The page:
None of this complexity and character development takes away from the sheer fun of this series, and there’s no dearth of that in Codex Born. How can you resist a series that begins with the premise that the magic of books isn’t just a term, that certain individuals can pull mundane or magical objects out of a book? Libriomancers, or specifically Porters, go into battle armed with books. Need a lightsaber? Make sure you’re carrying a copy of a Star Wars novel. Anticipating injuries? Don’t forget a copy of Prince Caspian, which gives you access to Lucy’s magic cordial. The possibilities are endless, and endlessly entertaining, especially in Hines’s creative hands. For the reader, the fun is not only in the action and adventure but in the delight of recognizing the many books Hines references during the novel, and the inventive uses to which he puts them.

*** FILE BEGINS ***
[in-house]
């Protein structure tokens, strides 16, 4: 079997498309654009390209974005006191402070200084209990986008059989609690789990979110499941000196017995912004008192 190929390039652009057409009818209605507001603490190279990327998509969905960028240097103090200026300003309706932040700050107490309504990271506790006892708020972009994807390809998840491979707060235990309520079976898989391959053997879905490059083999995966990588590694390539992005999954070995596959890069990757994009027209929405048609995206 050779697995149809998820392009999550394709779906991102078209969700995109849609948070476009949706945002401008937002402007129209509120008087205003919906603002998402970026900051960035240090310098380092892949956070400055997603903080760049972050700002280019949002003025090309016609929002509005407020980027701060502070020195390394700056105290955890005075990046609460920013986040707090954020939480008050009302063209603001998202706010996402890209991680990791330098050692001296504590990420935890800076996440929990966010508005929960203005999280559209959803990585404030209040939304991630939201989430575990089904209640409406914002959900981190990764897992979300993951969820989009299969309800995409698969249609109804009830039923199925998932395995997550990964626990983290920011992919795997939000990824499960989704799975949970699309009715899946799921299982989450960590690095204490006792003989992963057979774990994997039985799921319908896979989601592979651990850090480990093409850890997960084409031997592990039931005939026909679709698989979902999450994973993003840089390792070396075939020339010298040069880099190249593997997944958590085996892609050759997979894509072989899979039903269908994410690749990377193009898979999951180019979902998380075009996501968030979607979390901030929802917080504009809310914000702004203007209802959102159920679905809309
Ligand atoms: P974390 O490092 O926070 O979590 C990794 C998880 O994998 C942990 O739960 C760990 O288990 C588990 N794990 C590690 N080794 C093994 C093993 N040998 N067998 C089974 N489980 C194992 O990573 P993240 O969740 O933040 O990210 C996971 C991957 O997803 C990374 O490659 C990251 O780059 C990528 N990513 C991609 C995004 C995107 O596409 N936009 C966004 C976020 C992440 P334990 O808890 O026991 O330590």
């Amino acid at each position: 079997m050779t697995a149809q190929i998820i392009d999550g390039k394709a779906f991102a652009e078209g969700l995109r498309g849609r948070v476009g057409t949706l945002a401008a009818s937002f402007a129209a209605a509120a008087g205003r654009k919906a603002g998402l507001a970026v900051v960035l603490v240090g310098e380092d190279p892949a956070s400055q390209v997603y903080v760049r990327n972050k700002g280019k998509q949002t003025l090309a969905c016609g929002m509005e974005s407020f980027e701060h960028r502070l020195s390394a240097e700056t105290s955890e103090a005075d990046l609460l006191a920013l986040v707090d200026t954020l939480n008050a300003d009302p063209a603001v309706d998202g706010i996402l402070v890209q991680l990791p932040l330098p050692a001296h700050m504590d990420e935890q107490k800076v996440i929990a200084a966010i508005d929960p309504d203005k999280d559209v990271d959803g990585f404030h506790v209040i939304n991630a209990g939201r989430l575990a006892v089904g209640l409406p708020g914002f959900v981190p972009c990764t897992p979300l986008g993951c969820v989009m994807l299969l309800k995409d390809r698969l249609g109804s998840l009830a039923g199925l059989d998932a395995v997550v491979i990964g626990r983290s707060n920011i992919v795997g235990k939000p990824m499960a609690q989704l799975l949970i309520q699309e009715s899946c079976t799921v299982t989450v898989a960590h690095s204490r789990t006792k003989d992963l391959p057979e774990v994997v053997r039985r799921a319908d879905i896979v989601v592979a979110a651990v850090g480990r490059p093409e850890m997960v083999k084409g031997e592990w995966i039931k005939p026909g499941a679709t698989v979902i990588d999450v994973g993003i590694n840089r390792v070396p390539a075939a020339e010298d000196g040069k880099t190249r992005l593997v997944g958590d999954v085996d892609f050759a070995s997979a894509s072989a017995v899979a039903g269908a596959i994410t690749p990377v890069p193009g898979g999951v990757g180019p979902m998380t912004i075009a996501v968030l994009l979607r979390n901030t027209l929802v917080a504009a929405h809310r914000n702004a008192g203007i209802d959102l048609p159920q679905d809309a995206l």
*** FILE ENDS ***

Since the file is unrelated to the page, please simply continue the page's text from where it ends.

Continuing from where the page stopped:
I plan to re-read both books before Unbound comes out, hopefully sometime in August. I want to make sure that I go into book three with the first two sharp and clear in my mind. I have a feeling it will be just as wild a ride as the first two!
Magic Ex Libris in order:
Codex Born (this review)
Unbound (forthcoming, probably Aug. 2014)
Content warning: some adult situations.
Reading this book contributed to these challenges:
- TBR Pile Reading Challenge 2014